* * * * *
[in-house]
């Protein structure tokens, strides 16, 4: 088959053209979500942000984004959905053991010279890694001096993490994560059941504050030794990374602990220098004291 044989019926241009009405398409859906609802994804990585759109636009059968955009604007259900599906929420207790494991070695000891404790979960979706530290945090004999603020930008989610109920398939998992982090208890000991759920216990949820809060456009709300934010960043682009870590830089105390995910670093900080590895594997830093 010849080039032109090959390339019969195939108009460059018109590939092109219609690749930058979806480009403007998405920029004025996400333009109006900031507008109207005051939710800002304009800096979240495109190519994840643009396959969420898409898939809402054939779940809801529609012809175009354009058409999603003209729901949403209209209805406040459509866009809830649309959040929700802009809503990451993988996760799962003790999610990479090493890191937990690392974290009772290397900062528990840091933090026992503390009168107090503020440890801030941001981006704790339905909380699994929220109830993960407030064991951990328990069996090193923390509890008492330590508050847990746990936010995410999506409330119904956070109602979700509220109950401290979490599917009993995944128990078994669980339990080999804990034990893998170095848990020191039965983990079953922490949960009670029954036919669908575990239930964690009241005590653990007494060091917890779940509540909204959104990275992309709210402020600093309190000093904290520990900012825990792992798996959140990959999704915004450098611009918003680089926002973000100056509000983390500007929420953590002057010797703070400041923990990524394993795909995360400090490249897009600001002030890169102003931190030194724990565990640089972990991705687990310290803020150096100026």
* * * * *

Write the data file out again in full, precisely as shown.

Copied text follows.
[in-house]
């Protein structure tokens, strides 16, 4: 088959053209979500942000984004959905053991010279890694001096993490994560059941504050030794990374602990220098004291 044989019926241009009405398409859906609802994804990585759109636009059968955009604007259900599906929420207790494991070695000891404790979960979706530290945090004999603020930008989610109920398939998992982090208890000991759920216990949820809060456009709300934010960043682009870590830089105390995910670093900080590895594997830093 010849080039032109090959390339019969195939108009460059018109590939092109219609690749930058979806480009403007998405920029004025996400333009109006900031507008109207005051939710800002304009800096979240495109190519994840643009396959969420898409898939809402054939779940809801529609012809175009354009058409999603003209729901949403209209209805406040459509866009809830649309959040929700802009809503990451993988996760799962003790999610990479090493890191937990690392974290009772290397900062528990840091933090026992503390009168107090503020440890801030941001981006704790339905909380699994929220109830993960407030064991951990328990069996090193923390509890008492330590508050847990746990936010995410999506409330119904956070109602979700509220109950401290979490599917009993995944128990078994669980339990080999804990034990893998170095848990020191039965983990079953922490949960009670029954036919669908575990239930964690009241005590653990007494060091917890779940509540909204959104990275992309709210402020600093309190000093904290520990900012825990792992798996959140990959999704915004450098611009918003680089926002973000100056509000983390500007929420953590002057010797703070400041923990990524394993795909995360400090490249897009600001002030890169102003931190030194724990565990640089972990991705687990310290803020150096100026």